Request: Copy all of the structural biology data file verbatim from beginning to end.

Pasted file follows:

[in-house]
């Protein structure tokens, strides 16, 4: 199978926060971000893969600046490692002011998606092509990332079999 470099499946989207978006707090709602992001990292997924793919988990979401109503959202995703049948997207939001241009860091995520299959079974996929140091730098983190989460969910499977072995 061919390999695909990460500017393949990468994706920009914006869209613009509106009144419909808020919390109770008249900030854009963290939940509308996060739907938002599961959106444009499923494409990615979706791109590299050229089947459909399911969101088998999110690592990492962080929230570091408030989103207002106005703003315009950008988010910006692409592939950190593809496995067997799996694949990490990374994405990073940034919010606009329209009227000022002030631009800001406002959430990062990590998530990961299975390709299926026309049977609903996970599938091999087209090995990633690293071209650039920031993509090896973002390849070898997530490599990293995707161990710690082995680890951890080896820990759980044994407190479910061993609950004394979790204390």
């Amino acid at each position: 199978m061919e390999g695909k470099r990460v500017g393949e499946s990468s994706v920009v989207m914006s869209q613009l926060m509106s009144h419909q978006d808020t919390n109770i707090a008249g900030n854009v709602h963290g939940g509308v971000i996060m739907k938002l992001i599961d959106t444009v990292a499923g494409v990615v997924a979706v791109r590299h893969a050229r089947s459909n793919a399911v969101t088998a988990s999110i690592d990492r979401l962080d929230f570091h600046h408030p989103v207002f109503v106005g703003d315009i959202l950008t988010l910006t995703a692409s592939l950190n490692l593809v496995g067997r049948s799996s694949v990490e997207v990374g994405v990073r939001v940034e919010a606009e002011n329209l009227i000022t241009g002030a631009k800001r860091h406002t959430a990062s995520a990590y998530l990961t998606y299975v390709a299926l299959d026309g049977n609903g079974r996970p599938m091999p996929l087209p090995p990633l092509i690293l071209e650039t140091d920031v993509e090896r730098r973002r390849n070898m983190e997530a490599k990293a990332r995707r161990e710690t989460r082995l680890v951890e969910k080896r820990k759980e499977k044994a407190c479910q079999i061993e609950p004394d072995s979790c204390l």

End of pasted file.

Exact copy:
[in-house]
């Protein structure tokens, strides 16, 4: 199978926060971000893969600046490692002011998606092509990332079999 470099499946989207978006707090709602992001990292997924793919988990979401109503959202995703049948997207939001241009860091995520299959079974996929140091730098983190989460969910499977072995 061919390999695909990460500017393949990468994706920009914006869209613009509106009144419909808020919390109770008249900030854009963290939940509308996060739907938002599961959106444009499923494409990615979706791109590299050229089947459909399911969101088998999110690592990492962080929230570091408030989103207002106005703003315009950008988010910006692409592939950190593809496995067997799996694949990490990374994405990073940034919010606009329209009227000022002030631009800001406002959430990062990590998530990961299975390709299926026309049977609903996970599938091999087209090995990633690293071209650039920031993509090896973002390849070898997530490599990293995707161990710690082995680890951890080896820990759980044994407190479910061993609950004394979790204390």
């Amino acid at each position: 199978m061919e390999g695909k470099r990460v500017g393949e499946s990468s994706v920009v989207m914006s869209q613009l926060m509106s009144h419909q978006d808020t919390n109770i707090a008249g900030n854009v709602h963290g939940g509308v971000i996060m739907k938002l992001i599961d959106t444009v990292a499923g494409v990615v997924a979706v791109r590299h893969a050229r089947s459909n793919a399911v969101t088998a988990s999110i690592d990492r979401l962080d929230f570091h600046h408030p989103v207002f109503v106005g703003d315009i959202l950008t988010l910006t995703a692409s592939l950190n490692l593809v496995g067997r049948s799996s694949v990490e997207v990374g994405v990073r939001v940034e919010a606009e002011n329209l009227i000022t241009g002030a631009k800001r860091h406002t959430a990062s995520a990590y998530l990961t998606y299975v390709a299926l299959d026309g049977n609903g079974r996970p599938m091999p996929l087209p090995p990633l092509i690293l071209e650039t140091d920031v993509e090896r730098r973002r390849n070898m983190e997530a490599k990293a990332r995707r161990e710690t989460r082995l680890v951890e969910k080896r820990k759980e499977k044994a407190c479910q079999i061993e609950p004394d072995s979790c204390l």